eLetters

59 e-Letters

  • Reply to: ADAPT FAST study: a direct aspiration first pass technique for acute stroke thrombectomy by Turk et al. Corrections of reported values of the STAR study.
    Vitor Mendes Pereira

    We read with interest the study published ADAPT FAST study article (Turk AS, et al.) as published first online in the Journal of NeuroInterventional Surgery on 25Feb2014. We would like to congratulate the authors for their work in improving aspiration technique for acute stroke treatment that have been quite disappointing on demonstrating improvement on clinical outcomes on previous publications (1, 2). The advent on th...

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  • Carotid artery stenting without post-stenting balloon dilatation
    David M. Pelz

    Re: Ogata A et al. Carotid artery stenting without post-stenting balloon dilatation. J NeuroIntervent Surg 2013; Dec 6: (Epub ahead of print)

    We read with interest this article regarding carotid stenting (CAS) without post-stent balloon angioplasty. The authors believe that this method reduces the risk of embolic complications. They point out that every passage of a device across a carotid stenosis can generate...

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  • Dissecting or dolichoectatic aneurysm?
    Paulo Puglia Jr

    To the editor,

    The interesting paper by Li et al. reports an important series of cases treated appropriately and carefully followed-up, but unfortunately the diagnosis may not be correct in all cases. Fusiform aneurysms appearing in angiograms may represent a variety of different histopathological pictures, including dissection, but also other types of aneurysms. A light to this question, quite recurrent in my p...

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  • TOO MANY FELLOWS, TOO FEW JOBS: THE AUSTRALIAN REALITY
    Lee-Anne Slater

    Dear Dr. Tarr,

    We read with interest the recent editorial by Fiorella et al., entitled "Should Neurointerventional fellowship training be suspended indefinitely?", detailing the potential hazards of neurointerventional (NI) overtraining in the United States (US).1 We face similar issues in Australia pertaining to our own current NI workforce demand and NI trainee employment outlook.

    The landmass of Aus...

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  • Re:The Influence of Angioarchitecture on Management of Pediatric Intracranial Arteriovenous Malformations
    Darren B. Orbach

    We read with interest Dr. Ding's response to our manuscript, "Angioarchitectural features associated with hemorrhagic presentation in pediatric cerebral arteriovenous malformations," and we thank him for his gracious comments. In response to his question regarding whether brain AVM angioarchitecture influences our particular treatment strategy, we would point out that the overwhelming majority of our pediatric patients wi...

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  • The Influence of Angioarchitecture on Management of Pediatric Intracranial Arteriovenous Malformations
    Dale Ding

    I have read, with great interest, the paper by Ellis et al. titled 'Angioarchitectural features associated with hemorrhagic presentation in pediatric cerebral arteriovenous malformations [1]. The authors retrospectively reviewed the angiographic features of 135 pediatric patients, mean age 10.1 years (range 0-19 years), who were referred to Hospital for Sick Children in Toronto, Canada and Boston Children's Hospital ove...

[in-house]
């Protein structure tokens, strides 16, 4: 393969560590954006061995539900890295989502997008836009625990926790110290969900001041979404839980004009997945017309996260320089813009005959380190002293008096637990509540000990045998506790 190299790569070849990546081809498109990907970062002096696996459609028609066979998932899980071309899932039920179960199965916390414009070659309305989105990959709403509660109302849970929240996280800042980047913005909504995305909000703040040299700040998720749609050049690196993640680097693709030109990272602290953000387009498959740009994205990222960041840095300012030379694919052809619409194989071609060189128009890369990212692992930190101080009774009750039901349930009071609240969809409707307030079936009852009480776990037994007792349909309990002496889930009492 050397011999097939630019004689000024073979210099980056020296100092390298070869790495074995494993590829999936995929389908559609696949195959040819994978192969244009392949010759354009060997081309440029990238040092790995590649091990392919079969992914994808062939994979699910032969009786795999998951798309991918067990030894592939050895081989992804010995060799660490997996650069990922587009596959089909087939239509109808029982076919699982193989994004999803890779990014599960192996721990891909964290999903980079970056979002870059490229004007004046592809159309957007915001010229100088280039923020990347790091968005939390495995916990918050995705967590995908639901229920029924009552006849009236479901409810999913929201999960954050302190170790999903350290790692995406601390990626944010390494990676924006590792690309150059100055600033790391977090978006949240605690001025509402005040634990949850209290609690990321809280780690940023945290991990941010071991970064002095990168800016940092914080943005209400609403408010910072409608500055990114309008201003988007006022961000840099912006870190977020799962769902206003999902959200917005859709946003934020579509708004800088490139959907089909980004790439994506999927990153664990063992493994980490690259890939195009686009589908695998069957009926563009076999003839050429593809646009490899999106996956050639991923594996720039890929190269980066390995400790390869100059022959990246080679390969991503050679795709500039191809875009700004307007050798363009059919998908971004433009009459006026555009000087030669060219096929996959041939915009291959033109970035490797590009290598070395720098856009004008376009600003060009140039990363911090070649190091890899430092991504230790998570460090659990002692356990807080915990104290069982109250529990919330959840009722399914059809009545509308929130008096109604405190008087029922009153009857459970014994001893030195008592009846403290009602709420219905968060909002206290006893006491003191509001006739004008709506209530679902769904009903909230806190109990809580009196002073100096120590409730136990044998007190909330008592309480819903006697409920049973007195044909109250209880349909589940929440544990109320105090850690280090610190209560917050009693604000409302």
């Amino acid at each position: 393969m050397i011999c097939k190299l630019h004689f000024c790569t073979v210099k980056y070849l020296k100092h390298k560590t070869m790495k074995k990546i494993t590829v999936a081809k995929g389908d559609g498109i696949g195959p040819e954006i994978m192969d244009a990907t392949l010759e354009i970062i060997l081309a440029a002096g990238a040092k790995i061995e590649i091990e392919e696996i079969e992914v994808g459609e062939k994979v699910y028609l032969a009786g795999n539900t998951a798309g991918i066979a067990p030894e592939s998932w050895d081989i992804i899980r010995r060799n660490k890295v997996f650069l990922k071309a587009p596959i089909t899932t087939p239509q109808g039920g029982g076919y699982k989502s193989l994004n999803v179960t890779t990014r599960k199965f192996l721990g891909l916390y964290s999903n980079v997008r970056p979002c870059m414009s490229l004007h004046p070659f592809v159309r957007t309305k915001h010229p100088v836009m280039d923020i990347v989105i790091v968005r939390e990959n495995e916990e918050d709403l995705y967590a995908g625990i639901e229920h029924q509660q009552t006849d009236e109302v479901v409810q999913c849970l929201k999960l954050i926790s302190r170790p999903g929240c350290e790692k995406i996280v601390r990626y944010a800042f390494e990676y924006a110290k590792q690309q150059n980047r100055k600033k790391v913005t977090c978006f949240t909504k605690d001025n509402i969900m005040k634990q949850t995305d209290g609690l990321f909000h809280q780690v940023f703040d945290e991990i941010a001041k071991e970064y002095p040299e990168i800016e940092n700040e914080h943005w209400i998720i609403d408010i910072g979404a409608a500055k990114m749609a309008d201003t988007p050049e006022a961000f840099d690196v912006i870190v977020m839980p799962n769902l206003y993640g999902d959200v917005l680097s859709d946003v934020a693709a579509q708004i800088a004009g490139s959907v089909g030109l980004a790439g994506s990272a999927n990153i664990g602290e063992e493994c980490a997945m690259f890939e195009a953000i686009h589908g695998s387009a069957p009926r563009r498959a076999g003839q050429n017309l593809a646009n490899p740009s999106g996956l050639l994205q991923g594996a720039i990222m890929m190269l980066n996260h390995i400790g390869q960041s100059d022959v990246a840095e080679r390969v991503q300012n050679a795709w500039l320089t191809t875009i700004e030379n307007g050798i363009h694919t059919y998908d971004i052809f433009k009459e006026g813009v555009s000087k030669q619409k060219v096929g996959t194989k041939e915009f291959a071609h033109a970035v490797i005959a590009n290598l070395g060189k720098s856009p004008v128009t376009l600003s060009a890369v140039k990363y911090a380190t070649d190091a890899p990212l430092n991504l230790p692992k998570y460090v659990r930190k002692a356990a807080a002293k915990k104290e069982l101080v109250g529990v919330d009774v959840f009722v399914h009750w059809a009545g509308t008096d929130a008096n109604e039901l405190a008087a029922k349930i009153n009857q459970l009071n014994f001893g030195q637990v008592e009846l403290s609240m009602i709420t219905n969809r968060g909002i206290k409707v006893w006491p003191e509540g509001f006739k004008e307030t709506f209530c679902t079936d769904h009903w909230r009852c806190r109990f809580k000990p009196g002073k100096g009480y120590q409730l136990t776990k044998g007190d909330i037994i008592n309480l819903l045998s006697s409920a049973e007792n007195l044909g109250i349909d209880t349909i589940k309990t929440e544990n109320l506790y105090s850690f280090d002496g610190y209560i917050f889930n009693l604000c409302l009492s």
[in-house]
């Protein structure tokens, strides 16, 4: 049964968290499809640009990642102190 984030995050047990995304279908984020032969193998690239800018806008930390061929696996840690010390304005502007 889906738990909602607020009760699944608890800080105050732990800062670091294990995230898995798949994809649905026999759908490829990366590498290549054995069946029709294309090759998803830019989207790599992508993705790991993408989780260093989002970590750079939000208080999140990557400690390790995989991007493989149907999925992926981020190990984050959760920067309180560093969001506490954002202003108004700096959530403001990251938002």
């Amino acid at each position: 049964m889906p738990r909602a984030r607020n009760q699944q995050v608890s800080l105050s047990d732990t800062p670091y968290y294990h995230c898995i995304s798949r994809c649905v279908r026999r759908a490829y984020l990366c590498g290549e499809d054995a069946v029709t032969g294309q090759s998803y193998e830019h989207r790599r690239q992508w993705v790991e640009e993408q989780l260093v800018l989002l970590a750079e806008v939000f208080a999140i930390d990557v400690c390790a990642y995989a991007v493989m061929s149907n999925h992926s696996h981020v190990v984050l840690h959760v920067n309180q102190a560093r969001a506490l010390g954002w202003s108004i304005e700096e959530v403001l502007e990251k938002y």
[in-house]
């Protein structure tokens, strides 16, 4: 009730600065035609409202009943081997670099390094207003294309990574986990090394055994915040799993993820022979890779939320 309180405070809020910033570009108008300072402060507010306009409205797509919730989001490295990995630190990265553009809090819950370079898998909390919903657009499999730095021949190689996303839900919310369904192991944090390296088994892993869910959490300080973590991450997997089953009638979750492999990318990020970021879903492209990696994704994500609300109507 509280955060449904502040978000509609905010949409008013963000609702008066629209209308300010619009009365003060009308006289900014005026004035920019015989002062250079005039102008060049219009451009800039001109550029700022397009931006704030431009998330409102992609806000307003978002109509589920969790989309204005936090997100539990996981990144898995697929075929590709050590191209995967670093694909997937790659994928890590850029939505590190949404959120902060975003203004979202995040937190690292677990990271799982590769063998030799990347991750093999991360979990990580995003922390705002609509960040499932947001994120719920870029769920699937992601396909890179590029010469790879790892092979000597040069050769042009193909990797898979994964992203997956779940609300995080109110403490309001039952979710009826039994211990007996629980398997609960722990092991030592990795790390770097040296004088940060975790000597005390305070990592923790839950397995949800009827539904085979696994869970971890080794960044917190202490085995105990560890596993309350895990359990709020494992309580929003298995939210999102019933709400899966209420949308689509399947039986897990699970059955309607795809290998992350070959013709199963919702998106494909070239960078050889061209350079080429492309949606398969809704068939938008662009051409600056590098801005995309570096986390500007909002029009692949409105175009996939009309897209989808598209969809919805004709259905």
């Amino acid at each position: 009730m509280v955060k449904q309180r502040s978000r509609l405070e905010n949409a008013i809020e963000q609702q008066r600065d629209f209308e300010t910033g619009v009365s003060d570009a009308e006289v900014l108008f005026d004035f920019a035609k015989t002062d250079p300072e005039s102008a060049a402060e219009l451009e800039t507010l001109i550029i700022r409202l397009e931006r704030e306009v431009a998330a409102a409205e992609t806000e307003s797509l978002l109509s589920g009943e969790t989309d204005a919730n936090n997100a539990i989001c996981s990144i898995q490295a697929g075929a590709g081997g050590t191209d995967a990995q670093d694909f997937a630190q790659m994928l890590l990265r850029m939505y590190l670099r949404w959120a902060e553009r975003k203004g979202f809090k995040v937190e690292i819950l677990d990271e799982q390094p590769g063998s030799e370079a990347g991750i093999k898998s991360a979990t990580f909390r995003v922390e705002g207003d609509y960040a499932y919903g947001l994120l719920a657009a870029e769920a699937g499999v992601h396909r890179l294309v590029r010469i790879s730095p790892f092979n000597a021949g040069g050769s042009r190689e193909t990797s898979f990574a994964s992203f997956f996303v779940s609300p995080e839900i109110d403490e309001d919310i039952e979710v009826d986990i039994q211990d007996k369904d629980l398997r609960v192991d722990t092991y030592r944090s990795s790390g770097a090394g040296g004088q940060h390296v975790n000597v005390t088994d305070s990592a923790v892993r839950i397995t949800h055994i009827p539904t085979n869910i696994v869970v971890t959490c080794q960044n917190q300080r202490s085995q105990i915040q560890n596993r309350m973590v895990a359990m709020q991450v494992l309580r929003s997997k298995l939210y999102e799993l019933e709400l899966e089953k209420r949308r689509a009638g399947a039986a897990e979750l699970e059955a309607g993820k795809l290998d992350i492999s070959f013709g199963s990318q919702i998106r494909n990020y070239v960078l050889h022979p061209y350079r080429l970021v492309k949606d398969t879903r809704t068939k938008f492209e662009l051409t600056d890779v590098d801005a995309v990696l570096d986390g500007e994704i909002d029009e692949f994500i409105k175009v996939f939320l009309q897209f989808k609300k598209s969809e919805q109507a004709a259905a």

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  • The Impact of Endovascular Onyx Embolization on Acutely Ruptured Intracranial Arteriovenous Malformations
    Dale Ding

    I have read, with great interest, the paper by Stemer et al. titled 'Acute embolization of ruptured brain arteriovenous malformations' [1]. The authors describe a cohort of 21 patients with ruptured intracranial arteriovenous malformations (AVM) who were treated with endovascular Onyx (ev3, Irvine, California, USA) embolization in the acute phase following hemorrhage. The median interval from hemorrhagic presentation to...

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  • Drive on
    David A. Rubin

    I am glad to see that my letter has piqued the interest of interventional neuroradiologists like Dr. Jagadeesan. I agree with him that no one should be running a fellowship that does not have the volume to expose trainees to enough cases so that they may obtain the necessary experience to practice safely. However, I think he has misunderstood my point. As I stated about the original piece, "I have no objection to the lo...

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  • CT Perfusion or Time Criteria for Endovascular Stroke Management?
    Pascal Jabbour

    Nohra Chalouhi M.D., Stavropoula Tjoumakaris M.D.,and Pascal Jabbour M.D.

    We read with great interest the article by Turk et al[1] assessing the safety and efficacy of endovascular stroke intervention based on CT perfusion (CTP) criteria. The authors are to be congratulated for this excellent report and for achieving remarkably high rates of favorable outcomes (42%) in stroke patients with poor neurological sta...

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  • Are there too many fellowships, or not enough training?
    Dr. Buddy Connors

    As a participant in the creation of the original ACGME ESNR fellowship training standards, I read the article concerning fellowship suspension with great interest (1). The paper is timely and thorough. It is unfortunate that the Neurointerventional world is dealing with so many unknowns. We do not seem to know how many we are, where we work, what we do, or where we were trained. The problem is very well summarized at...

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